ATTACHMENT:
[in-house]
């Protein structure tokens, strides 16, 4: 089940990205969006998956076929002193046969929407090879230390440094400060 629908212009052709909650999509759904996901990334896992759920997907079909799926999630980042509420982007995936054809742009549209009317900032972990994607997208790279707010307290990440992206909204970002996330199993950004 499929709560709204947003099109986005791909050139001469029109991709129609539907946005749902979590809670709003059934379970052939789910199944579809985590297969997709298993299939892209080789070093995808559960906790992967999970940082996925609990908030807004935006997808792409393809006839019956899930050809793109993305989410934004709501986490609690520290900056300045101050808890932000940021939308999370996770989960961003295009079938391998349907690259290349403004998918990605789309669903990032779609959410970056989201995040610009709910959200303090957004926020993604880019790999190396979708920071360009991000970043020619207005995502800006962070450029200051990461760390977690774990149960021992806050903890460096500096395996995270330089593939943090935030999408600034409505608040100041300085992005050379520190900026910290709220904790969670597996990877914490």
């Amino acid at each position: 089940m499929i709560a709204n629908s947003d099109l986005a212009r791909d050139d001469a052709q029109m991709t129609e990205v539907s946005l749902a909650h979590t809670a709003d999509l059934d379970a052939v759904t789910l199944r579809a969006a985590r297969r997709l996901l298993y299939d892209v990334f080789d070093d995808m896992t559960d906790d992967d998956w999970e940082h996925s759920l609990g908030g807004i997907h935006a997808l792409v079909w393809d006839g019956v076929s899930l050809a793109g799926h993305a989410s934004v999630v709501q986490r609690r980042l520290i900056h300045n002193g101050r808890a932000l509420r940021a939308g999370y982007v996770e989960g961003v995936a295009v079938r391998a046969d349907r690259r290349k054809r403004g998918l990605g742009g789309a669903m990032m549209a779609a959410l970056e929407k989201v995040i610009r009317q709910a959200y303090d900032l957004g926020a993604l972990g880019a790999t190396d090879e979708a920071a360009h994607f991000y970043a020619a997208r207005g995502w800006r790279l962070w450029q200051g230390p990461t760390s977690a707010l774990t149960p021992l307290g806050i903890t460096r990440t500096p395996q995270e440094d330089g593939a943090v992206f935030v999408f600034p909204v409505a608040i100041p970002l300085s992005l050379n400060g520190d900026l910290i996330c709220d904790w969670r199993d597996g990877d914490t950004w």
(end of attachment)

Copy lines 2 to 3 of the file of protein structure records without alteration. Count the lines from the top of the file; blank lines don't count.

């Protein structure tokens, strides 16, 4: 089940990205969006998956076929002193046969929407090879230390440094400060 629908212009052709909650999509759904996901990334896992759920997907079909799926999630980042509420982007995936054809742009549209009317900032972990994607997208790279707010307290990440992206909204970002996330199993950004 499929709560709204947003099109986005791909050139001469029109991709129609539907946005749902979590809670709003059934379970052939789910199944579809985590297969997709298993299939892209080789070093995808559960906790992967999970940082996925609990908030807004935006997808792409393809006839019956899930050809793109993305989410934004709501986490609690520290900056300045101050808890932000940021939308999370996770989960961003295009079938391998349907690259290349403004998918990605789309669903990032779609959410970056989201995040610009709910959200303090957004926020993604880019790999190396979708920071360009991000970043020619207005995502800006962070450029200051990461760390977690774990149960021992806050903890460096500096395996995270330089593939943090935030999408600034409505608040100041300085992005050379520190900026910290709220904790969670597996990877914490």
């Amino acid at each position: 089940m499929i709560a709204n629908s947003d099109l986005a212009r791909d050139d001469a052709q029109m991709t129609e990205v539907s946005l749902a909650h979590t809670a709003d999509l059934d379970a052939v759904t789910l199944r579809a969006a985590r297969r997709l996901l298993y299939d892209v990334f080789d070093d995808m896992t559960d906790d992967d998956w999970e940082h996925s759920l609990g908030g807004i997907h935006a997808l792409v079909w393809d006839g019956v076929s899930l050809a793109g799926h993305a989410s934004v999630v709501q986490r609690r980042l520290i900056h300045n002193g101050r808890a932000l509420r940021a939308g999370y982007v996770e989960g961003v995936a295009v079938r391998a046969d349907r690259r290349k054809r403004g998918l990605g742009g789309a669903m990032m549209a779609a959410l970056e929407k989201v995040i610009r009317q709910a959200y303090d900032l957004g926020a993604l972990g880019a790999t190396d090879e979708a920071a360009h994607f991000y970043a020619a997208r207005g995502w800006r790279l962070w450029q200051g230390p990461t760390s977690a707010l774990t149960p021992l307290g806050i903890t460096r990440t500096p395996q995270e440094d330089g593939a943090v992206f935030v999408f600034p909204v409505a608040i100041p970002l300085s992005l050379n400060g520190d900026l910290i996330c709220d904790w969670r199993d597996g990877d914490t950004w």